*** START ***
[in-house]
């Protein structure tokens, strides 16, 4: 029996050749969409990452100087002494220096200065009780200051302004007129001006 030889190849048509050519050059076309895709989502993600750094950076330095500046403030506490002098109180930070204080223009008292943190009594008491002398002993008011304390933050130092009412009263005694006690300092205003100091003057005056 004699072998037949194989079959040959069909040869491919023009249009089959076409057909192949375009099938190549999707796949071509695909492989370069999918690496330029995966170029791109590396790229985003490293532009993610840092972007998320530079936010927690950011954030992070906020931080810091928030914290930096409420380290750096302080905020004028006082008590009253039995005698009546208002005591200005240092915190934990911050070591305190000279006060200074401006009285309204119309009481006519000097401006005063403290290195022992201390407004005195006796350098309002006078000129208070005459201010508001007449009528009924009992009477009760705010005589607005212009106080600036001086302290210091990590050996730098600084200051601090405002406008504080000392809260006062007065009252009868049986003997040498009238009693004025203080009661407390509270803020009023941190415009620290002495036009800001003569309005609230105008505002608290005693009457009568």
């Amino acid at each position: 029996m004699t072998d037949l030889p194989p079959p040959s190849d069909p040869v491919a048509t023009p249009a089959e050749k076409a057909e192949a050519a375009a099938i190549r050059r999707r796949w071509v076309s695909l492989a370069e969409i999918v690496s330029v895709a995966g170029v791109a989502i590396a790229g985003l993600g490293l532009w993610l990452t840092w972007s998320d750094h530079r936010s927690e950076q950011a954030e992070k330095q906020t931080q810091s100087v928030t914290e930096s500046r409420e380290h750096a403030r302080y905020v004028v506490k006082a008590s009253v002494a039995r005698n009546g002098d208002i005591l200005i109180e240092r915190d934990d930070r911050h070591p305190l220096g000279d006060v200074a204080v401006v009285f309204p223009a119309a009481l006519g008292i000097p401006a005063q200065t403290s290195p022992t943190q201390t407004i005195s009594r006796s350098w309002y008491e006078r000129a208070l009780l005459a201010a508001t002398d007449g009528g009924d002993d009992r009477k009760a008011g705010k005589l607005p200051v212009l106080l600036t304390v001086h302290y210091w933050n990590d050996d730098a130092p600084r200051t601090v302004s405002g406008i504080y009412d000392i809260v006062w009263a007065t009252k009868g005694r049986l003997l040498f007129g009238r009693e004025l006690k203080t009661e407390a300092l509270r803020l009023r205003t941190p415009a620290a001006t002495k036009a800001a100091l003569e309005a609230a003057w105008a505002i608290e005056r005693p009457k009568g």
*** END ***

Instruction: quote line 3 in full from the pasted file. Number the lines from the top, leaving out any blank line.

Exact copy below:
């Amino acid at each position: 029996m004699t072998d037949l030889p194989p079959p040959s190849d069909p040869v491919a048509t023009p249009a089959e050749k076409a057909e192949a050519a375009a099938i190549r050059r999707r796949w071509v076309s695909l492989a370069e969409i999918v690496s330029v895709a995966g170029v791109a989502i590396a790229g985003l993600g490293l532009w993610l990452t840092w972007s998320d750094h530079r936010s927690e950076q950011a954030e992070k330095q906020t931080q810091s100087v928030t914290e930096s500046r409420e380290h750096a403030r302080y905020v004028v506490k006082a008590s009253v002494a039995r005698n009546g002098d208002i005591l200005i109180e240092r915190d934990d930070r911050h070591p305190l220096g000279d006060v200074a204080v401006v009285f309204p223009a119309a009481l006519g008292i000097p401006a005063q200065t403290s290195p022992t943190q201390t407004i005195s009594r006796s350098w309002y008491e006078r000129a208070l009780l005459a201010a508001t002398d007449g009528g009924d002993d009992r009477k009760a008011g705010k005589l607005p200051v212009l106080l600036t304390v001086h302290y210091w933050n990590d050996d730098a130092p600084r200051t601090v302004s405002g406008i504080y009412d000392i809260v006062w009263a007065t009252k009868g005694r049986l003997l040498f007129g009238r009693e004025l006690k203080t009661e407390a300092l509270r803020l009023r205003t941190p415009a620290a001006t002495k036009a800001a100091l003569e309005a609230a003057w105008a505002i608290e005056r005693p009457k009568g």